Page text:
, Volume 121, Issue 1, pp 91-100

Cognitive function after adjuvant treatment for early breast cancer: a population-based longitudinal study

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Abstract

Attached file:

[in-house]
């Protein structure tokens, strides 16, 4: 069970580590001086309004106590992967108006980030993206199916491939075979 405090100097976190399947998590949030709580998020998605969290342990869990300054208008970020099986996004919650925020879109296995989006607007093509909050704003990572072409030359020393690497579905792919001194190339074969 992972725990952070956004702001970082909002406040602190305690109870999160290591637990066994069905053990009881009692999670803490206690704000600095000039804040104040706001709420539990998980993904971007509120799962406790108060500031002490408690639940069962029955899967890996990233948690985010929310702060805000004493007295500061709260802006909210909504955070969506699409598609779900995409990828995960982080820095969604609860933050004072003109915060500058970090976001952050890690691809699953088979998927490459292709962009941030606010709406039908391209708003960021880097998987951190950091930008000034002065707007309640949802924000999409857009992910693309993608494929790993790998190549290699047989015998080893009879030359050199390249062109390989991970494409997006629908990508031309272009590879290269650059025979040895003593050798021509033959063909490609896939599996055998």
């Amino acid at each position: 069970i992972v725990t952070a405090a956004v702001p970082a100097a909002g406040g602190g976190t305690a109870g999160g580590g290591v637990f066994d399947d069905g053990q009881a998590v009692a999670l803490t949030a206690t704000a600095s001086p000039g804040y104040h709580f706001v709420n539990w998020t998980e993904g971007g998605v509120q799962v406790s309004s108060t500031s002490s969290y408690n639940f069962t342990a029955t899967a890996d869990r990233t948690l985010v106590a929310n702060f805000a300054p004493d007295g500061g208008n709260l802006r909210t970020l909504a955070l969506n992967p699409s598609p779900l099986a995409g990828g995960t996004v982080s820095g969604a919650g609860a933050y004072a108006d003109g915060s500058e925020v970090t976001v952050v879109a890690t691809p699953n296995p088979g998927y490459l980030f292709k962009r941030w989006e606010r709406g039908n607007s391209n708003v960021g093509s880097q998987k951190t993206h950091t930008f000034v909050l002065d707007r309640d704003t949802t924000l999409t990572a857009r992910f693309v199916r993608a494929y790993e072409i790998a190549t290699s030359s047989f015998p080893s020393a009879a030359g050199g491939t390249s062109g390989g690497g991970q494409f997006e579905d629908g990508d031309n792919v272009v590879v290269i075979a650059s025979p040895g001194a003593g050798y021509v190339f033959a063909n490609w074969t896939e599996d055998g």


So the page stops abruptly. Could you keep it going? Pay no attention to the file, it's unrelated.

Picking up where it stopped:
The purpose of this study was to examine cognitive function in patients with early breast cancer before and after adjuvant chemotherapy or 6 months of tamoxifen. We performed a population-based study in the county of North Jutland, Denmark, including 120 women aged <60 years who received adjuvant chemotherapy with seven cycles of cyclophosphamide, epirubicin and fluoruracil or adjuvant tamoxifen for 6 months for early breast cancer from 2004 to 2006. They were compared with an aged-matched group of 208 women without previous cancer selected randomly from the same population. Data were collected before start of adjuvant treatment and after 6 months by neuropsychological tests and questionnaires to evaluate cognitive function, quality of life and psychological distress. Neuropsychological tests did not reveal any differences in cognitive function between breast cancer patients after chemotherapy and healthy controls. Patients rated their own cognitive functions as improved after 6 months, and patients, who did not receive adjuvant medical treatment, reached the same level as controls within 6 months. Patients receiving chemotherapy or tamoxifen were up to three times more likely than controls to rate themselves as impaired at 6 months. Our results do not support that adjuvant chemotherapy is associated with cognitive side effects in breast cancer patients.